Ohio nonprofit provides web-based database for nonprofits.
By Todd Cohen
What a difference 20 years makes.
In 1984, at the dawn of the personal computer and nearly a decade before the internet, nonprofits found it tough to get computers and software geared to their work.
“Access was pitiful,” says Dale Abrams, executive director of CIVIC, a nonprofit software provider at civiconline.org in Upper Arlington, Ohio, a suburb of Columbus. “Most nonprofits were struggling even to afford a PC.”
Today, CIVIC provides a web-based database for more than 100 nonprofits in central Ohio, has started to work with statewide and Washington, D.C.-based groups, and is considering rolling out its product to state chapters of national organizations.
Twenty years ago, when he was working in the information-technology department of National City Bank in Columbus, he said, local nonprofits were flooding the Columbus Foundation and Columbus-based CompuServe with requests for funds for computer hardware and for database software to manage constituents.
To make the most productive use of the investment needed to meet nonprofits’ demand for technology, the foundation and computer time-sharing service teamed up to launched Columbus Information Via Computer, or CIVIC.
“The community decided to invest in a central resource that would develop software for all organizations in the community that they could share, instead of each organization having to go and develop it on their own,” says Abrams, who joined the nonprofit as its first executive six months after it was launched in 1984.
The foundation invested $150,000 in the startup, and CompuServe contributed equipment and a full-time employee.
The third partner in launching the new nonprofit, and its first customer, was The Center of Science and Industry, a science and technology museum for children.
The museum, which provided office space for CIVIC, wanted software to help it keep track of donors, volunteers, members, clients and vendors.
For its first product, CIVIC created a computer time-sharing business model, with clients using a modem and personal computer to dial into CompuServe’s mainframe computer.
“At the time, there were really no such things as internet sites, there were no servers,” Abrams says. “How you got access to technology when you couldn’t afford the ‘big iron’ [mainframe computers] was that you shared.”
Today, instead of giving clients phone access to mainframe computers, CIVIC provides access to its database software over the internet.
While the basic product remains the same, CIVIC can tailor it to individual clients’ particular needs, Abrams says.
The initial idea for CIVIC was to create a single fundraising system that would be “flexible, shareable and customizable,” he says. “Every installation of our product is essentially customized for each client.”
What’s more, he says, each tool CIVIC builds for individual clients is available to others.
One client, for example, wanted a module to track its clients’ Medicaid billing, while another wanted to track its clients’ continuing education.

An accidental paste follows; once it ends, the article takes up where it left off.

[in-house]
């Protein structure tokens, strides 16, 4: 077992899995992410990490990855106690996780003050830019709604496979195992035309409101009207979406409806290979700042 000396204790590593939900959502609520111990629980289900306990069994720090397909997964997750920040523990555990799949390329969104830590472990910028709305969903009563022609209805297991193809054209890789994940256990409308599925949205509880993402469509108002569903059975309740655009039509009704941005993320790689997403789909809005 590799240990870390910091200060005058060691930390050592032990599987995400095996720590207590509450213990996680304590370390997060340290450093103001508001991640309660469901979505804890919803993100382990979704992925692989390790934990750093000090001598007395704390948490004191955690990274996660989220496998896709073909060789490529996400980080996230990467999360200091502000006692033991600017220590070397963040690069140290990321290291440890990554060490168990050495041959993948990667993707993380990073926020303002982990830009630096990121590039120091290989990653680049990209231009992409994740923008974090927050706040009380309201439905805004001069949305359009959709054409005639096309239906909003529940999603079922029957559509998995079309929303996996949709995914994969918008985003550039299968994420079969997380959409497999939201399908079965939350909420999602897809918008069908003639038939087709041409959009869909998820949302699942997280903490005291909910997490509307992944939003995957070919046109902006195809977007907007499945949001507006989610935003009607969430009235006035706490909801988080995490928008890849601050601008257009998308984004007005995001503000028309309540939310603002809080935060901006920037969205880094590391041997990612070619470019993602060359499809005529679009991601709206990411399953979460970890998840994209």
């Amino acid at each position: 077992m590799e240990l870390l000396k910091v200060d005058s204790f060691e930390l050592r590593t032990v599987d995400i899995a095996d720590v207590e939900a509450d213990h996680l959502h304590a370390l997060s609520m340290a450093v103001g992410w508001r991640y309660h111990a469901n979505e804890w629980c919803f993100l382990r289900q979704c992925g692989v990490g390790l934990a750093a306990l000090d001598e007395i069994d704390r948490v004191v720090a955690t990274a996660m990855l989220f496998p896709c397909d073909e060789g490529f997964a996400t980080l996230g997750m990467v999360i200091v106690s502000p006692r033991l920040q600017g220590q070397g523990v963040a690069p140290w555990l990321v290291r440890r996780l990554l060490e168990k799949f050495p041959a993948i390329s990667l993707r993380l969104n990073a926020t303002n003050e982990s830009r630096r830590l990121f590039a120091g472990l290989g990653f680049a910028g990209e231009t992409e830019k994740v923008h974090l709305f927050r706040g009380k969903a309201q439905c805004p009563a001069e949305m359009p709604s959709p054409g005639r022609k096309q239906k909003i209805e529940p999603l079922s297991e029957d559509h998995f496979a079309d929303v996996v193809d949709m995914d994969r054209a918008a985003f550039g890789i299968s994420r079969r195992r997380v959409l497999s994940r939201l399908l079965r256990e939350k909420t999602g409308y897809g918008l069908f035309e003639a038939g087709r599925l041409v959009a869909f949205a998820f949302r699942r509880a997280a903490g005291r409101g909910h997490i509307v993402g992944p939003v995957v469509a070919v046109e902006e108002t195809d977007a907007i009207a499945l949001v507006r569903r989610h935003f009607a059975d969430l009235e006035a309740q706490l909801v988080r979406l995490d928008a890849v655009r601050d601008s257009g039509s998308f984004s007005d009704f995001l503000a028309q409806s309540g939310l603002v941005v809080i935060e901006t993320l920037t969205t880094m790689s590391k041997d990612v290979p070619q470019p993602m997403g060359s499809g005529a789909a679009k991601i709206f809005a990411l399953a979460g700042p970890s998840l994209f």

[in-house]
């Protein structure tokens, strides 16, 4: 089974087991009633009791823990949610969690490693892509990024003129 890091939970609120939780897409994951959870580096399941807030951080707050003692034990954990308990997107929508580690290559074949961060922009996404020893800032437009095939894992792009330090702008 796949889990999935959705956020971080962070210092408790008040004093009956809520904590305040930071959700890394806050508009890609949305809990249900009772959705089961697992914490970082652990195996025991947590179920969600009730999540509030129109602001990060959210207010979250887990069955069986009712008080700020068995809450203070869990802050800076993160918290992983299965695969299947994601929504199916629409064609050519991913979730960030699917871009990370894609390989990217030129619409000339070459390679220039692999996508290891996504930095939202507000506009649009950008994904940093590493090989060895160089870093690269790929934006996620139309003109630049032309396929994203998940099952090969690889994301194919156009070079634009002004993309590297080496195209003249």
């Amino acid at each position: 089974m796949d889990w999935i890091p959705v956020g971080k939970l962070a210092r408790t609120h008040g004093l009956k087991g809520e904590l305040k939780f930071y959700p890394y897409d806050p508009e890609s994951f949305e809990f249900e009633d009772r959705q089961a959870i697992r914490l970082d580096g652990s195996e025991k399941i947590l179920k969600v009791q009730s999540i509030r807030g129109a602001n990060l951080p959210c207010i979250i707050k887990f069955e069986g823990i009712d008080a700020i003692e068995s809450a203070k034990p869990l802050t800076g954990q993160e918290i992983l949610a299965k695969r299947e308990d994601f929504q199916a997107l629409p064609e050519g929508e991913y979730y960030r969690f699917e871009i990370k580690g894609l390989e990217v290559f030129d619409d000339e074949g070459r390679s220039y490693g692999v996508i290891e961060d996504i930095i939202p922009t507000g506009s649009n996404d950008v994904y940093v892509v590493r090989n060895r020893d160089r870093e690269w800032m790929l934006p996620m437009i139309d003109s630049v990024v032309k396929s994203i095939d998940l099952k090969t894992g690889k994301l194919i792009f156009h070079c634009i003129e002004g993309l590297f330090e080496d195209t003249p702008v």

CIVIC customized its generic module to handle those clients’ needs, and those customized modules now are available to other customers serving similar constituencies.
The cost of CIVIC’s software ranges from $50 a month to $1,000 or more, although few clients pay that much, Abrams says.
Adding one to two customers a month, CIVIC after its first five years had about 50 customers for its constituent-management software.
In 2000, CIVIC launched its internet-based product and began converting existing customers to that new software.
And in 2002 and 2003, CIVIC began taking on clients outside central Ohio.
CIVIC, for example, works with statewide organizations, such as Columbus-based Prevent Blindness Ohio, which serves all 88 counties in the state with chapters in Canton, Cleveland and Dayton, all of which have access to the organization’s main database.
Another client is the Columbus Association for the Performing Arts, which owns and manages theaters in Columbus and in New Haven, Conn., all of which have access to the organization’s main database.
And CIVIC recently signed its first client in Washington, D.C., the Blue Ridge Speech and Hearing Center.
Yet another client is the Ohio chapter of a professional association with chapters in most states, and CIVIC now is talking with the group’s national organization about rolling out its product to all the state chapters, Abrams says.
With an annual budget of less than $200,000 and a staff of two full-time employees, plus a part-time trainer and two part-time developers, CIVIC generates all of its revenue through income from clients.
The group continues to receive in-kind support from America Online, which acquired CompuServe in 1997. CIVIC runs its systems on AOL servers, receives some AOL underwriting, and occupies offices on AOL’s suburban Columbus campus.
A current focus, Abrams says, is to expand the functionality of CIVIC’s software to better handle special events.